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Stop! I Don’t Want Your Discount.

Home » Stop! I Don’t Want Your Discount.

A Medicare beneficiary brought this situation to our attention recently and with this person’s permission, we want to make everyone aware.


The beneficiary selected a new Medicare drug plan for 2021 and had a prescription filled on January 3, 2021 at a CVS pharmacy. He noticed that the pharmacy charged the prescription to the new drug plan. Several weeks later, he had a new prescription at the same CVS pharmacy with a co-pay of $54 and since he was still in the deductible phase of his coverage he assumed that the prescription was being charged to the new drug plan.


Two weeks later he had a prescription refill with a co-pay of $197. He paid the copay assuming that he was about done with the deductible for the year. As he was leaving the pharmacy, he noticed on the Prescription Information receipt stapled to the outside of the bag that the insurance information (in very small print) indicated that it was charged to SingleCare which is a discount drug card and not his Medicare drug plan.

He immediately went back into the pharmacy and asked for an explanation and was told
that SingleCare is a discount drug card and it was probably better pricing. He asked
what the copay would be under his drug plan and they told him it was $177 which was
$16 less. He requested that they reprocess the prescription which they did and
refunded the difference.


Returning home, the beneficiary looked at the receipt he received for the prescription he
had filled two weeks earlier and found that it too, had been priced using a SingleCare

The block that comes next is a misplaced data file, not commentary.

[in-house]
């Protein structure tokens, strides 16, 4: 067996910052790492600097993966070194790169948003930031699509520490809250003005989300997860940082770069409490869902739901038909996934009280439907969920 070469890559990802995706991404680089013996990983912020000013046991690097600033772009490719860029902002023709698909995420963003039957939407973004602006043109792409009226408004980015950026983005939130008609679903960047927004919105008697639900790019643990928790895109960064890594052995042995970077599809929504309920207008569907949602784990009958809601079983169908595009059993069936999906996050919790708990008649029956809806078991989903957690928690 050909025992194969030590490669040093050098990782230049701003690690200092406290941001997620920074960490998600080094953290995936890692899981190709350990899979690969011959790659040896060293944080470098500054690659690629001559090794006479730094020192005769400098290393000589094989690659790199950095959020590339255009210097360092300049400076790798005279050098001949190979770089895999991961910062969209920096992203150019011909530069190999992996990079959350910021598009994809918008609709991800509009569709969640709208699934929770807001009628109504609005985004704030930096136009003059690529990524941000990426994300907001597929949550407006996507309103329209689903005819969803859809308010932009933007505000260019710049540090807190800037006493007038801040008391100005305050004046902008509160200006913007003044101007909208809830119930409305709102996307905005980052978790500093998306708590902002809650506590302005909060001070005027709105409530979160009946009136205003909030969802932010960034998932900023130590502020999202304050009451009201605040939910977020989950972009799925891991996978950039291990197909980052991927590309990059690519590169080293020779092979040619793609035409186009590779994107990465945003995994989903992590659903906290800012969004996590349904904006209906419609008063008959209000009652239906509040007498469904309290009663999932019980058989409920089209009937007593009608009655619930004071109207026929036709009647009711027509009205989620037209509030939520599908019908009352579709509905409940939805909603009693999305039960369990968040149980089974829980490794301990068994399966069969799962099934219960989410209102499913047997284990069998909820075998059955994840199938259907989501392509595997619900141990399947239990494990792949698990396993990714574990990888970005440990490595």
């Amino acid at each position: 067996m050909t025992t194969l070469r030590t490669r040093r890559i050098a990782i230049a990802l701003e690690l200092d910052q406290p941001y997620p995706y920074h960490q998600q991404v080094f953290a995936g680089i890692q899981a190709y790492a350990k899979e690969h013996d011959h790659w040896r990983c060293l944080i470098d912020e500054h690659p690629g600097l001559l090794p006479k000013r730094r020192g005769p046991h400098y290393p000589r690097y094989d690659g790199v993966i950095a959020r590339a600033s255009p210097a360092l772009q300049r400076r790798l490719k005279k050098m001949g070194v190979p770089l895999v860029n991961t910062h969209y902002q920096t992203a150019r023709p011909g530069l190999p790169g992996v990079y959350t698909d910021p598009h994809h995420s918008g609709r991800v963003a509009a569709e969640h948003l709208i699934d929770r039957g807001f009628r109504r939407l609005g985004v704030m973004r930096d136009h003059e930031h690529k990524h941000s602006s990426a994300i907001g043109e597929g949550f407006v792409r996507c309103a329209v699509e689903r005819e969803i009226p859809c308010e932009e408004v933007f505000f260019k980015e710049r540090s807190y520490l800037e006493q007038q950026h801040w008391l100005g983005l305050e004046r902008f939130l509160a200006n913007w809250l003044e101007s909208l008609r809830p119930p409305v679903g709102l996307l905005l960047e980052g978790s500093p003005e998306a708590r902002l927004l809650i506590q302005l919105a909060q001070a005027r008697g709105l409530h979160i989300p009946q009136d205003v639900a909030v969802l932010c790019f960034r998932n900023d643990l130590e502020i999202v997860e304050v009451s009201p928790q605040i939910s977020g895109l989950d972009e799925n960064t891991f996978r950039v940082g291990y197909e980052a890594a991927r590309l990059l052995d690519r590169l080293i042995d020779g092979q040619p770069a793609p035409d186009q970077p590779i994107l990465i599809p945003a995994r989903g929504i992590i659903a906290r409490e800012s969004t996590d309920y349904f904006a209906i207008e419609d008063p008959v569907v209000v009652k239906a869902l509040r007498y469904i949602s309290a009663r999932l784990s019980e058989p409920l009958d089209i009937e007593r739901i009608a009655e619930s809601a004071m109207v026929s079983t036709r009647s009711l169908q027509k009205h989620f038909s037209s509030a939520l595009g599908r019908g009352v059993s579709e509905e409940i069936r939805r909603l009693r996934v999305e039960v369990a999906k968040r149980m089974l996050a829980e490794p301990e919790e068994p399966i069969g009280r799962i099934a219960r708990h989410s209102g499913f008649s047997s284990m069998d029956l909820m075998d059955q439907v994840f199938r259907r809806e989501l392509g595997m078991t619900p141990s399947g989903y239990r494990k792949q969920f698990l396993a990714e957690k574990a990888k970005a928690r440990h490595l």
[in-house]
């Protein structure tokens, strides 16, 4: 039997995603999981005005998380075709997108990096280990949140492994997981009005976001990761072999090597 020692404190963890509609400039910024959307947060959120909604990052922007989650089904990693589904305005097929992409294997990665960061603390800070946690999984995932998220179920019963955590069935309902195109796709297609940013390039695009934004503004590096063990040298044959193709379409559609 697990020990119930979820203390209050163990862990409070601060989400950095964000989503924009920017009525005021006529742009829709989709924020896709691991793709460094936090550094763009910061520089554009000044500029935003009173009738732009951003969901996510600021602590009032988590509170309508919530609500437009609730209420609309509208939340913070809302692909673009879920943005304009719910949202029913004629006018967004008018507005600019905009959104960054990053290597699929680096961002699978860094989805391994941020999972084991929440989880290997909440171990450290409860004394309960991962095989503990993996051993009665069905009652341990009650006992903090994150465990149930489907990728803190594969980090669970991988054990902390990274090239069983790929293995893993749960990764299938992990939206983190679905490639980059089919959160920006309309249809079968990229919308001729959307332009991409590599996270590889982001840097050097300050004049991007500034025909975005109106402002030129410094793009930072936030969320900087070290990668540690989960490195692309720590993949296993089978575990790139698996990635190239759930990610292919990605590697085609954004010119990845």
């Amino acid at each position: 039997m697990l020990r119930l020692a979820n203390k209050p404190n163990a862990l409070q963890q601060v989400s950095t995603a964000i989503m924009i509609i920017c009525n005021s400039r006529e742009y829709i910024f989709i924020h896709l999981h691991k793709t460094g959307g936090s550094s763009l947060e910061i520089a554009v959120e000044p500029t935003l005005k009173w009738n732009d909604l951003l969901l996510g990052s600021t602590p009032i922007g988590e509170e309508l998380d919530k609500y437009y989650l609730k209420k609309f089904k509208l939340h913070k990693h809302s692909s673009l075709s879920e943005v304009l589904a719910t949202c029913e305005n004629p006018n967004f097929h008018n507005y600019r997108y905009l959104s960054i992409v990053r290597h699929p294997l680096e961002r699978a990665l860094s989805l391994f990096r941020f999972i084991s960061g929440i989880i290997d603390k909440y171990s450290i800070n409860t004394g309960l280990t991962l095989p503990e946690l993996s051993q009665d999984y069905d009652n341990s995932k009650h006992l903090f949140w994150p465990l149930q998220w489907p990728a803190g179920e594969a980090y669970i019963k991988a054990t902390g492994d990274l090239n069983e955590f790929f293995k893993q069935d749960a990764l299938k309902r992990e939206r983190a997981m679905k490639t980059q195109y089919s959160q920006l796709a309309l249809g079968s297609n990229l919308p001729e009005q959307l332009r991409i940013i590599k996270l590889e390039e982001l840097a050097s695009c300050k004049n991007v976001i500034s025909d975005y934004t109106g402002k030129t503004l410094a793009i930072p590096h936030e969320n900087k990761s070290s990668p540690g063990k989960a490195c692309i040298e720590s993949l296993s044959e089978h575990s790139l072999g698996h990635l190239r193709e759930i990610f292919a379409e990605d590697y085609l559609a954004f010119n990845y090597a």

discount card. Returning to CVS the next day, he asked for an explanation and was
told that either the drug was not covered under his plan or SingleCare discount was less
expensive. He asked to have the claim reprocessed and found that the drug was
covered and the co-pay was $3 and not $54 which was an overcharge of $51. CVS
refunded the difference.


Both charges using SingleCare were done without the permission of the beneficiary.
Two weeks later, the beneficiary received SingleCare discount cards in the mail that are
only good at CVS. He did not request the cards. CVS released his private information
to SingleCare without the beneficiary’s permission.


Lessons learned:


Do not assume that discount drug cards are always the best pricing. In some situations,
there may be a savings and in others, it may be more expensive. The word “discount”
does not always mean lowest price.


Check the detailed receipt that comes with the prescription to be sure they are charging
your drug plan. When in doubt, question the pharmacy and don’t be afraid to call your
drug plan if you are confused.


This situation has been reported to the North Carolina Department of Insurance and the
Consumer Affairs area of the Attorney General’s Office. If this has happened to you,
contact the Council on Aging at 828-277-8288 or file a consumer complaint with the
Attorney General’s office.

By: John Wingerter, Director of Development and Strategic Partnerships

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